A quick guide to understanding surplus lines forms
There are plenty of forms to navigate in the surplus lines industry. And keeping track of them can get confusing. That’s why we’ve created this quick guide to understanding surplus lines forms. This article will discuss a few of the forms used in surplus lines and their purpose.
An affidavit is a written statement of facts signed by the agent and/or insured. Affidavits are notarized. This means they are approved by a notary public or other public official appointed by a state government. These individuals have the authority to witness the signing of important documents and verify the identity of those signing it.
Affidavits are often required by the state. They help to minimize fraud and ensure the truth of the information listed on a document. They can summarize the effort made to find coverage with an admitted insured (diligent search). They can also describe the risks associated with SL/Non-Admitted carriers.
A binder is a legal agreement issued by either an agent or an insurer to provide temporary evidence of insurance until a policy can be issued. Binders should contain definite time limits. They should be in writing. And binders should clearly designate the insurer with which the risk is bound.
Binders are helpful because they allow you to have proof of coverage during certain waiting periods. For example, having proof of coverage while waiting for your new insurance policy to arrive in the mail. Binders allow you to show proof of coverage to a lender while waiting for a new policy to start.
A binder is similar to a declarations page, however, it is not the same. A binder is a brief legal agreement to provide temporary evidence of insurance until a policy can be issued. Binders typically last 30-90 days. A declarations page usually lasts the entire term of a policy.
A declaration page is the front page(s) of a policy. It specifies the named insured, address, policy period, location of premises, policy limits, and other key information that varies from insured to insured. The declarations page is also known as the information page. It is often informally referred to as the “dec” or “dec page.”
A declaration page is a useful resource that allows you to access quick, up-to-date information. When changes are made during a policy term, this page is updated. Then the insured receives a revised copy.
A declarations page can also act as proof of insurance. This is because the declarations page includes several important details about your insurance policy, such as your name, address, limits, and policy endorsements.
A diligent search is surplus lines regulatory requirement. It establishes that coverage for a risk is unavailable from admitted insurers. The policy seeker must submit an affidavit confirming that an admitted carrier declined the risk. Diligent search is also known as diligent effort.
Surplus lines brokers are generally required to verify that a diligent effort was made to place the policy in the admitted market before a risk is placed in the surplus lines market. This standard exists to incentivize using the admitted market. In the admitted market, taxes are lower. Policy form is more competitive. Consumers have the right to appeal to the state if policies have been handled improperly.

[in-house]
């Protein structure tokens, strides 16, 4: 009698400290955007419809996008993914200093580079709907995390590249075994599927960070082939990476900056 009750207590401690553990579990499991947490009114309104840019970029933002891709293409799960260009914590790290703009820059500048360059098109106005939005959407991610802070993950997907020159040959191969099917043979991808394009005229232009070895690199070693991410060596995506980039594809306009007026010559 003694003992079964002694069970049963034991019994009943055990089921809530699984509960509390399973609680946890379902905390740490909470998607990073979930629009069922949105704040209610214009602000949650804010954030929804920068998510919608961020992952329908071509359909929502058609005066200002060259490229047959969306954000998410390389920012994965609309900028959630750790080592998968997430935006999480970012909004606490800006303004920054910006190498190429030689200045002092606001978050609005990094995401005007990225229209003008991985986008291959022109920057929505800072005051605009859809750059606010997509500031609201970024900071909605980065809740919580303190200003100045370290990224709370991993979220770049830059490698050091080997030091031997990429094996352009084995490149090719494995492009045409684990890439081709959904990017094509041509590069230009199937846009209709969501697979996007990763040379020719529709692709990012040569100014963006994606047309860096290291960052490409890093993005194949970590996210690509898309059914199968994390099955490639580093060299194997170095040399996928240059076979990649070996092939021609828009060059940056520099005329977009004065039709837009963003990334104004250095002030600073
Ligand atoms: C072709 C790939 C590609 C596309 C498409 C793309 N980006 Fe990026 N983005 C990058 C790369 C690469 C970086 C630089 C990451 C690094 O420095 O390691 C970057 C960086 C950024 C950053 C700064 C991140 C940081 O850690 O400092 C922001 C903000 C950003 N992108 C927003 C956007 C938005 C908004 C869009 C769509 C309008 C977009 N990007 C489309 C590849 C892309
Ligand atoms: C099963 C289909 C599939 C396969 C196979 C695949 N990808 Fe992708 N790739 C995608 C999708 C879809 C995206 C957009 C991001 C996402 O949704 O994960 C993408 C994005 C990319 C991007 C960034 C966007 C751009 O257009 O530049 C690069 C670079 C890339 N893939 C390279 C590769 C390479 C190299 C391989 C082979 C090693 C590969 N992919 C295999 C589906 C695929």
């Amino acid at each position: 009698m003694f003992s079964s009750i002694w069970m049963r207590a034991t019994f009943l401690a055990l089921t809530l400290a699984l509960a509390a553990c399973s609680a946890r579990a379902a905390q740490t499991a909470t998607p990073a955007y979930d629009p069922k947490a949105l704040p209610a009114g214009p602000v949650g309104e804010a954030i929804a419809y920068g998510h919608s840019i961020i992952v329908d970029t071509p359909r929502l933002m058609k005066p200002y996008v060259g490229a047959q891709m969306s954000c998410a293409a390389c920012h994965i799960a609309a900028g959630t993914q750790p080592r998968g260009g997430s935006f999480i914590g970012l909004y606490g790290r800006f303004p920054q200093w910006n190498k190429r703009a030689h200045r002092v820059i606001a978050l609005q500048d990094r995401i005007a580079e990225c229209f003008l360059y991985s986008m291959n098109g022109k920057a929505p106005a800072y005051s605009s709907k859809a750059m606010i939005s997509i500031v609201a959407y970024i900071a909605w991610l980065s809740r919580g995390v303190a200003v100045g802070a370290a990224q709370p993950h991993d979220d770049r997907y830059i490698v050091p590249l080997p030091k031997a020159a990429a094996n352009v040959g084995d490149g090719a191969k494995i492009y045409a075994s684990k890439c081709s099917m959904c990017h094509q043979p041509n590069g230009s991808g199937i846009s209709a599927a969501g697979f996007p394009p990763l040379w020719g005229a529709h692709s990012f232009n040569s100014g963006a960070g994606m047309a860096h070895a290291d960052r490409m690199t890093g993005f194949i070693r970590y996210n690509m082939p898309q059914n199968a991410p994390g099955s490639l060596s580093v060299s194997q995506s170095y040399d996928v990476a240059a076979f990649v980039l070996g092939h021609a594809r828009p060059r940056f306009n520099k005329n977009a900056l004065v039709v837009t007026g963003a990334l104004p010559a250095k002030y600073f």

However, the general trend over the history of surplus lines regulation has been to lessen the regulatory burden caused by diligent search. There are currently many exemptions from the diligent search. However, they are not consistent from state to state, with the exception of the federal exemption in the NRRA. There are several states who have dropped the standard altogether and no longer require diligent search.
An endorsement is an insurance policy form that either changes or adds to the provisions included in one or more other forms used to construct the policy. Insurance policy endorsements may serve any number of functions. They can broaden the scope of coverage. They can limit or restrict the scope of coverage. Endorsements can clarify the application of coverage to some unique loss exposure. They may add other parties as insureds or add locations to the policy.
An insurance endorsement is any change to the original policy made after the policy effective date. They are helpful for correcting mistakes or updating policies.
If necessary, endorsements may be backdated. For instance, if a policy was written with an effective date of January 1, but on January 27, it was realized that the insured’s name was misspelled, a Zero Premium Endorsement backdated to January 1 may be issued to correct the mistake.
An insurance policy is a written contract of insurance between the insurer and the policyholder. It is typically composed of a declarations page, policy form, and endorsements or riders that amend the policy form.
Insurance policies act as a safeguard against accidental but anticipated risks. Insurance policies allow businesses and individuals to navigate potential risks without the threat of financial ruin.
We see how a policy allows the policy holder to receive financial assistance for or protection from certain types of losses. The contract outlined in the policy determines the claims that the insurer is legally required to pay.
There are several types of insurance policies. Some examples include health, home, life, and car.
These are just a few of the forms used in the surplus lines industry. Surplus lines have several moving pieces. If you’d like more help understanding surplus lines forms or the industry in depth, read our blog about Players in the Surplus Lines Insurance Industry.
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